Wide-ranging changes have been proposed as part of the broader US Immigration Reforms which cover a gamut of issues ranging from agricultural workers to green card reform & family visas. One part of the reform relates to temporary work visas or H1-B’s and L1’s which are widely used by all IT services companies, particularly Indian-heritage firms. Media and industry reactions to these proposals, while they have been mixed, broadly point to the potential adverse impact on Indian-heritage firms If the proposed legislation becomes a law. This research brief is an excerpt from an interview with Sid Pai, ISG Partner and President, Asia-Pacific, where he decodes some of these proposed reforms.
1. Ramifications of proposed legislation
Question: There has been so much chatter around the proposed H1B visa reforms. What do you make of the key provisions of the proposed legislation, from an outsourcing industry perspective?
Sid: Dubbed the H1-B and L-1 Visa Reform Act of 2013, key proposals to this legislation include reforms to the current H1-B program and an increase in the cap on the number of H1-B visas to 110,000 from the current 65,000. The bill is also expected to include unlimited green cards (permanent resident permits) for science, technology, engineering or math (STEM) advanced degree holders, while increasing the cap of H1-B visas for foreign students pursuing advanced STEM degrees from the current 20,000 to 25,000. At this level, its purported intent is to ease immigration into the US for skilled workers in areas where the US has a skills shortage
2. Impact on Indian IT industry’s operations
Question: How, in your view, will these provisions impact Indian IT industry’s operations?
Sid: In addition to the generally positive moves for easing immigration into the US for skilled workers, certain other sub-provisions have crept into the proposed legislation. These sub-provisions, while probably well intended on the part of Senators Dick Durbin and Chuck Grassley, are actually more harmful than helpful for free trade in the US. The proposed sub-provisions, if passed into law, are likely to impact Indian-
heritage IT companies as they would be required to pay more to buy additional resources or step up local hiring, thereby lending an unfair advantage to non-Indian heritage (American) vendors operating in the United States, as they are unlikely to be impacted by these proposed measures. According to industry bodies and news reports, between 50% and 80% of the US based employees of Indian-heritage companies are on H1-B or L1 visas.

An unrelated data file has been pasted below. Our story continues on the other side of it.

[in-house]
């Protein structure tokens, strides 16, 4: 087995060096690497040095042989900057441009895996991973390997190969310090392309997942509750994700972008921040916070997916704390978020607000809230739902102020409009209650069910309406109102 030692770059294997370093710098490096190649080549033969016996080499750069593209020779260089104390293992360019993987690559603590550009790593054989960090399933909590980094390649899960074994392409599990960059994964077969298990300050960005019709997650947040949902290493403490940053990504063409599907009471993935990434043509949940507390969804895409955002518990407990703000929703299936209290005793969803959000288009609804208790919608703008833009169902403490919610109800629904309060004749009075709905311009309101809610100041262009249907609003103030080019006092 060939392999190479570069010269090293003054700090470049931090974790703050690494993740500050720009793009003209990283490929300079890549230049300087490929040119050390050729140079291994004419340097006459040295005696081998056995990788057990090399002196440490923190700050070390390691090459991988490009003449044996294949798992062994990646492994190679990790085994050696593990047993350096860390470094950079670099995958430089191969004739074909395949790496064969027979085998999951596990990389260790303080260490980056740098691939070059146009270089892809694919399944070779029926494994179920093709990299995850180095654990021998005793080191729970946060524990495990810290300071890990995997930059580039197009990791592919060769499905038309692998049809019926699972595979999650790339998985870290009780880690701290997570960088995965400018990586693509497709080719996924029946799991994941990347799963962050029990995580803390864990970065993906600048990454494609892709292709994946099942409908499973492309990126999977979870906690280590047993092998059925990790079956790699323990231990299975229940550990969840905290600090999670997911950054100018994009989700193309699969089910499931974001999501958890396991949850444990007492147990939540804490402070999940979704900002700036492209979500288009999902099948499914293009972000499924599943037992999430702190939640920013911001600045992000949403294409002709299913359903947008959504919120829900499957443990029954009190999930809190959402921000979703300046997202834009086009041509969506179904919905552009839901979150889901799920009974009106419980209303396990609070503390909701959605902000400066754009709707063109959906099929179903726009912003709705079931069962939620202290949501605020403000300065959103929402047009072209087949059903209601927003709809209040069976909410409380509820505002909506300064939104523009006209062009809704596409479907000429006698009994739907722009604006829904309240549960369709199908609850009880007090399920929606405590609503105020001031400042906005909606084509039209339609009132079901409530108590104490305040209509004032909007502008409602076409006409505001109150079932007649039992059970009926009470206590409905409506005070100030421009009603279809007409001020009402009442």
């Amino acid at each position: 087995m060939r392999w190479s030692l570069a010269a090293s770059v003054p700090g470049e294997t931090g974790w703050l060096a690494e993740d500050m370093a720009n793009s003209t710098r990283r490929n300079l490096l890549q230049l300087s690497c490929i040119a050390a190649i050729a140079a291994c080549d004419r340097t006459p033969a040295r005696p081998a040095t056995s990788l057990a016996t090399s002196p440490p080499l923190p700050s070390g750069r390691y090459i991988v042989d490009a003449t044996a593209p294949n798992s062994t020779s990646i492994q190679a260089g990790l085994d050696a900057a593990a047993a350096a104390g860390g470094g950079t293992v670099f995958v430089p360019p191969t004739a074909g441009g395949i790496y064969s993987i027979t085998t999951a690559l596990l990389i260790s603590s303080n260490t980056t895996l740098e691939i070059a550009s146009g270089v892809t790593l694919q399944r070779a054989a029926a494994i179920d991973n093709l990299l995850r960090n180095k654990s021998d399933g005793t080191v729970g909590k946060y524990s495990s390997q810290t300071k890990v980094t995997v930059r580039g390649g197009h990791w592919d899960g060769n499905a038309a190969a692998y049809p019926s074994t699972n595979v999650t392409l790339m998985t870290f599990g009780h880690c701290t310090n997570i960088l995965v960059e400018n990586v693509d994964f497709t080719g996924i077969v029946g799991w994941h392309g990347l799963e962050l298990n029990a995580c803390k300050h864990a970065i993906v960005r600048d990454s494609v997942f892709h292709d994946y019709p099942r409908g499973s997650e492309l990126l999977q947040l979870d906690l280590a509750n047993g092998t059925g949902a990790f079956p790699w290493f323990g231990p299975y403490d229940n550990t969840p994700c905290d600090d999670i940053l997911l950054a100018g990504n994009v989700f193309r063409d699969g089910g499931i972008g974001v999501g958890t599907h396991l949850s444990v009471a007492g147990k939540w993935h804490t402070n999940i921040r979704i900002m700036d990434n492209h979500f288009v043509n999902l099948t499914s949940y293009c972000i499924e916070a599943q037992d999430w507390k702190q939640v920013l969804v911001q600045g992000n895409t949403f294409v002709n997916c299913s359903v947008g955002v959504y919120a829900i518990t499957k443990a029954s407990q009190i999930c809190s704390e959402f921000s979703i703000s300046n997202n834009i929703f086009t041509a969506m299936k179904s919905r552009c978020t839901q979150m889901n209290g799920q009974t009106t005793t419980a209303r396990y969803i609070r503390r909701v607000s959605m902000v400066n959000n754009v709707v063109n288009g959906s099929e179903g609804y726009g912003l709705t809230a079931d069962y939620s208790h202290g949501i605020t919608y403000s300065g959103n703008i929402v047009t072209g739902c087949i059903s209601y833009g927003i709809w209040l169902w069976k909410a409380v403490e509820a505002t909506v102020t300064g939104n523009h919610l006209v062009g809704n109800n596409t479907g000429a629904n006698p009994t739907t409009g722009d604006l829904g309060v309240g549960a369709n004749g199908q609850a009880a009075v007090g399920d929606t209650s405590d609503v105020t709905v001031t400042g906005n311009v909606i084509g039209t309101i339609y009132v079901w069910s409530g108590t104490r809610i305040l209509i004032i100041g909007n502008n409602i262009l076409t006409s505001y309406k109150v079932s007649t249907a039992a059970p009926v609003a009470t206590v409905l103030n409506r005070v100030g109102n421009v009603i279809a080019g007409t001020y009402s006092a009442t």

3. Impact of “non-displacement & “outplacement” rules on offshore-centric IT services providers
Question: There are a few provisions related to “non-displacement” and “outplacement” that are believed to be onerous. What could be the potential impact on offshore-centric IT services providers, if these rules get passed into law?
Sid: These would mean that employees on H1B visas may be restricted from working at the customer sites, although they can work from global delivery centers. Consequently, this would mean a business model change for Indian IT companies, as they would be required to step up local hiring to staff projects, which would then reduce the ability to move employees easily and will impact utilization rates. It will also mean that real estate costs for these centers may be passed on to clients, since consultants would be unable to occupy space at client-owned sites.
4. Are American businesses prepared for the consequences of the new proposed visa reforms?
Question: With shortage of IT talent in the US, how do you think will Indian IT providers cope up with the requirements of new legislations? Also, is corporate America aware and prepared for the potential disruptive changes to the low-cost IT model that they have been used to, over the last decade or so?
Sid: Indian providers (both BPO and IT) will either hire more people in the US or acquire companies with employees in the US so that they can overcome some of the more stringent aspects of these proposed laws. They will also attempt to move more work offshore. Costs to corporate America are unlikely to go up in the short term due to the intense competitiveness of the outsourcing market, but will move up inexorably over the long term.